tufted evening primrose, more...
[Oenothera caespitosa Nutt., more]
Oenothera caespitosa is very common perennial in dry lower to middle elevation plains and hillsides. It has large white petals that turn pink with age. The anthers are large and the stigma stands well above them and is 4 parted. The leaves are crenate to lobed and gray green. The plants are acaulescent (have no stem.) Oenothera albicaulis is a very similar acaulescent plant with similar flowers, but it is an annual.
Springer et al. 2009, Kearney and Peebles 1969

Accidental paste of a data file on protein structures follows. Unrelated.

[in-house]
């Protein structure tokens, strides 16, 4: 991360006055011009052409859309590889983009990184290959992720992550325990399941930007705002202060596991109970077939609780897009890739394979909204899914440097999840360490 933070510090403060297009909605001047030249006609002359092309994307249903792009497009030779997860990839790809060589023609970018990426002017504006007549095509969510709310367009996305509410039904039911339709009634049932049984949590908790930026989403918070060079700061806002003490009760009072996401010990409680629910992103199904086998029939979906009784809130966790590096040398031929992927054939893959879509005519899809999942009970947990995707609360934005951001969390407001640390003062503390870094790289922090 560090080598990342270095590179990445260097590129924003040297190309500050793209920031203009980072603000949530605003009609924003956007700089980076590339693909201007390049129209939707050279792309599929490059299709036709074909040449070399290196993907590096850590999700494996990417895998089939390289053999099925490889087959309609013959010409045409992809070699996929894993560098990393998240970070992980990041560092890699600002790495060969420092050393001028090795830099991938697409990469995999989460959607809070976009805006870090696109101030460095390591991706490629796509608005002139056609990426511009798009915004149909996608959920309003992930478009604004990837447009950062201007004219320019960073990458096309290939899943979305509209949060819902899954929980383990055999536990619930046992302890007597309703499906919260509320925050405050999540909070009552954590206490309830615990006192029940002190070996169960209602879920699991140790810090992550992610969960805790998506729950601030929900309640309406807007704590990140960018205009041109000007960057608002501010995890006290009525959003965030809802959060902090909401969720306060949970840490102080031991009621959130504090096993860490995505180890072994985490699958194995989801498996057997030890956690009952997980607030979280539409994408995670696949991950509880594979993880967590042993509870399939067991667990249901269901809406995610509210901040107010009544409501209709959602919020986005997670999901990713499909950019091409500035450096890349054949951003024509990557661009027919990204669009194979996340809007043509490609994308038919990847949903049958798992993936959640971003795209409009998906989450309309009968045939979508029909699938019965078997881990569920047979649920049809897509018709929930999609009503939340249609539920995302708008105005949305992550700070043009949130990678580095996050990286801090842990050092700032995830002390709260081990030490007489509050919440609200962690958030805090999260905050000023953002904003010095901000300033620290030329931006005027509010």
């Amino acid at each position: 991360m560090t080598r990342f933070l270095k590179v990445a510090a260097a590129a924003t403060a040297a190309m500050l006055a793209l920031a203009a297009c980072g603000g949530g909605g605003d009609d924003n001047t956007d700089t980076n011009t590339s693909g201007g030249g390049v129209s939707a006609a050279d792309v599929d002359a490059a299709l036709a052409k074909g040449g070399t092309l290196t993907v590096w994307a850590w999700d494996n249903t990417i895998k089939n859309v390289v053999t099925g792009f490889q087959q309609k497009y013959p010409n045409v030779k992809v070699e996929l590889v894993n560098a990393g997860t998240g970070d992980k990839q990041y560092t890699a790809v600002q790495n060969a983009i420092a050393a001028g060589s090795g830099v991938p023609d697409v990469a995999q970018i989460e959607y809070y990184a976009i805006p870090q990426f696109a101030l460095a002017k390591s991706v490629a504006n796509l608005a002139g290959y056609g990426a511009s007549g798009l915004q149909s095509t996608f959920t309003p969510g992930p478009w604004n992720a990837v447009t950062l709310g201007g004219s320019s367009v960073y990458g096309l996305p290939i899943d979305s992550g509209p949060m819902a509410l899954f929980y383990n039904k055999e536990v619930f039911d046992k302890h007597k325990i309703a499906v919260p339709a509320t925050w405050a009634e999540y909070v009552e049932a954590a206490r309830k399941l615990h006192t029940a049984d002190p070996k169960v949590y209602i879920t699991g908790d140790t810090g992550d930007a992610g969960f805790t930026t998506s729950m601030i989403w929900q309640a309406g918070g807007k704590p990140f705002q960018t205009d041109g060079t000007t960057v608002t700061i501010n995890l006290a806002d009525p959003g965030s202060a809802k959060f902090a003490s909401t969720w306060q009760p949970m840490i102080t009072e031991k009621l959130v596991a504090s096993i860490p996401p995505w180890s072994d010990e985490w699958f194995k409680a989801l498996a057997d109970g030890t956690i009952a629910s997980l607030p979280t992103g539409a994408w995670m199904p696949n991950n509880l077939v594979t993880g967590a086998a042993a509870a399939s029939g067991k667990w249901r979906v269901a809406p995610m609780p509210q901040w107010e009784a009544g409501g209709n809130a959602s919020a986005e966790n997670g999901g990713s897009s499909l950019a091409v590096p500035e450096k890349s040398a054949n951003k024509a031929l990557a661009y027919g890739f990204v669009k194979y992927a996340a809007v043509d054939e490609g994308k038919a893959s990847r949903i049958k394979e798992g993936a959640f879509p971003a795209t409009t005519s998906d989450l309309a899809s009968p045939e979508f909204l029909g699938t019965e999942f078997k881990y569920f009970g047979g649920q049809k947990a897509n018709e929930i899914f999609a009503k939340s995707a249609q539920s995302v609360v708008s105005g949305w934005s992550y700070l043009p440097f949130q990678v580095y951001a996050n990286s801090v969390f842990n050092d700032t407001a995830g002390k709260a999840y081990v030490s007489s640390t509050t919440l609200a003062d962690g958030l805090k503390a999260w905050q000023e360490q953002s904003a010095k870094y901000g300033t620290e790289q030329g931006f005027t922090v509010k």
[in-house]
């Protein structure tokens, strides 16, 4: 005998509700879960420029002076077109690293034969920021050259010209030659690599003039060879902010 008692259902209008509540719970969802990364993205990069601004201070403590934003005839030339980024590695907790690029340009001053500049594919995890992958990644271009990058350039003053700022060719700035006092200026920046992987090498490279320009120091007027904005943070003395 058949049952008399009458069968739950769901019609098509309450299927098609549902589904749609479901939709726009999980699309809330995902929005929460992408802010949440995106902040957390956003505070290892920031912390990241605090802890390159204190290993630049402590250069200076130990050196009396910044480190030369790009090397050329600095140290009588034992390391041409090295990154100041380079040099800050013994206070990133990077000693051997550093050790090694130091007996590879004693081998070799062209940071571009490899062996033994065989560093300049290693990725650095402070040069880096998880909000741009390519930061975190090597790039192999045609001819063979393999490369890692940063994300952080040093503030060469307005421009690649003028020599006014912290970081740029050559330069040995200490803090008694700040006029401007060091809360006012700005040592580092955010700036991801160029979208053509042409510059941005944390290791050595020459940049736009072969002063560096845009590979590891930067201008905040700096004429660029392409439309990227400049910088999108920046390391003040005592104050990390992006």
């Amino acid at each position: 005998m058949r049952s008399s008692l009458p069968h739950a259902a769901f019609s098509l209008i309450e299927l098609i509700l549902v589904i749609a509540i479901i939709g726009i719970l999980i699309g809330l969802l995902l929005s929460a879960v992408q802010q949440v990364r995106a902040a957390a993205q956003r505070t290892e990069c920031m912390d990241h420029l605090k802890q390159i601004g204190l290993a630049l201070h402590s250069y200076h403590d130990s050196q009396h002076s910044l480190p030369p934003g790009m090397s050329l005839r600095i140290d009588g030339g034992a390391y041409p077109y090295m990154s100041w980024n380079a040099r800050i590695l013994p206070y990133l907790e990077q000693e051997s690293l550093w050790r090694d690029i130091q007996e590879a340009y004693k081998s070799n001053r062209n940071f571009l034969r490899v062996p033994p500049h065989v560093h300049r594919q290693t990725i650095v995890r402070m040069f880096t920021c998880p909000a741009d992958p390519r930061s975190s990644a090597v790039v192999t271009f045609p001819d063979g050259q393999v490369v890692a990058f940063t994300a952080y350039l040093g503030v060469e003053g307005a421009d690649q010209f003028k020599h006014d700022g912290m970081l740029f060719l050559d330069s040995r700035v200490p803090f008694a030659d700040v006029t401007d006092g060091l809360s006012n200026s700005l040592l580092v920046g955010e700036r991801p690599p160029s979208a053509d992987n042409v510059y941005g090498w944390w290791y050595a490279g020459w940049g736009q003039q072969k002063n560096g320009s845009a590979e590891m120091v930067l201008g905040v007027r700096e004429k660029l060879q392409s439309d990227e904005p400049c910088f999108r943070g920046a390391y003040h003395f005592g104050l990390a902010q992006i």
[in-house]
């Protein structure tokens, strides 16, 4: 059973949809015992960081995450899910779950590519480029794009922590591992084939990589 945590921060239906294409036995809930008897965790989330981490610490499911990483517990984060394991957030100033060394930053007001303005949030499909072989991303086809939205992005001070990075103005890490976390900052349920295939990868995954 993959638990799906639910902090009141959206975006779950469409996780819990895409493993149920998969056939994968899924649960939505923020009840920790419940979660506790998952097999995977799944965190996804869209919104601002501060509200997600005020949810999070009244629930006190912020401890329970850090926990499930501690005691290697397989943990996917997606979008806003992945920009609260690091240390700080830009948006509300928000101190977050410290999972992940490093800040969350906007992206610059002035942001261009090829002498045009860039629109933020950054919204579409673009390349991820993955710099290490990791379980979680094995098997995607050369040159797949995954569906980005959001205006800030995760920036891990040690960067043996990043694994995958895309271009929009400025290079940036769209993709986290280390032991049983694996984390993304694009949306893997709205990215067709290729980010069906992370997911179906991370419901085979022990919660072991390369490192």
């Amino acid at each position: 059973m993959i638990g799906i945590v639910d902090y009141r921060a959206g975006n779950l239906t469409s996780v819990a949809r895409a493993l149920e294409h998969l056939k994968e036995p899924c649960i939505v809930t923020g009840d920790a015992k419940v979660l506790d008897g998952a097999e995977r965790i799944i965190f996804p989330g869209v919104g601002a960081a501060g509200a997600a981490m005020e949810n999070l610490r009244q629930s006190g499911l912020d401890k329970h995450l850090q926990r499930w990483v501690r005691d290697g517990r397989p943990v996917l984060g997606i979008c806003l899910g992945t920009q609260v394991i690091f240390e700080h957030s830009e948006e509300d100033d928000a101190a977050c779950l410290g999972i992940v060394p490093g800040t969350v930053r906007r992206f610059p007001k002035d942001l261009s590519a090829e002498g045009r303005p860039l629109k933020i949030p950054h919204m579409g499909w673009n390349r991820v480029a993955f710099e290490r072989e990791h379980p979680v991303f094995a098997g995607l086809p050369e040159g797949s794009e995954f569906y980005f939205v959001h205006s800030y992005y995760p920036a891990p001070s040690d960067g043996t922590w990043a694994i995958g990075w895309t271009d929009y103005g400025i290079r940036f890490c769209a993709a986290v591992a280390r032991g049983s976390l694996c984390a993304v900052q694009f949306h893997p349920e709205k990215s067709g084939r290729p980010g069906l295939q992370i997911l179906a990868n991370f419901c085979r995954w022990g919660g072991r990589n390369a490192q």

Duration: Perennial Nativity: Native Lifeform: Forb/Herb General: Taprooted perennial, acaulescent or nearly so, to 30 cm; becoming loosely colonial by spreading roots emerging from stout taproot; herbage mostly peuberulent or villous-hirsute especially on leaf margins, occasionally glabrous. Leaves: Long petiole, lanceolate to elliptic, crowded on the very short stem and forming a basal cluster, mostly 3-30 cm long, including petiole, 0.5-4 cm wide, variously entire to often dentate or raggedly pinnatifid. Flowers: Born singly in axils, sessile or on a stout pedicel up to 3 cm long, mostly erect in bud, self-incompatible, nectariferous and sweet scented, adapted to pollination by hawkmoths, ephemeral, opening near or shortly after sunset and wilting the next day; 4 large sepals, mostly 2-4.5 cm long, reflexed at anthesis; 4 petals white, turning pink or pinkish to rose-purple in age or in drying, mostly 2-5 cm long. Fruits: Capsule more or less erect and forming clumps at the base of the plant, lance-ovoid or elliptic-ovoid to sub-cylindric, mostly 2.5-5 cm long and up to 1 cm thick; numerous seeds. Ecology: Found in a wide range of habitats; 3,000-7,500 ft (914-2286 m); flowers April-September. Distribution: Most of western US, TX west to CA and north to WA; also in northeastern US. Notes: This plant is stemless for the most part above the ground, all of the leaves come from the base in bunches (tufted) are basal and long petioled, elliptic, toothed, margins densely pubescent, flowers large and white, the long hypanthium tube going to the base of the leaves after which, hard, sessile fruits form. Numerous subspecies found in the region, probably a good plant to collect. Ethnobotany: Used for healing, for ceremonies, as a gynecological aid, and for sores. Etymology: Oenothera is from Greek oinos, wine and thera, to imbibe, caespitosa means having a densely clumped, tufted or cushion-like growth form. Synonyms: None Editor: SBuckley 2010, FSCoburn 2015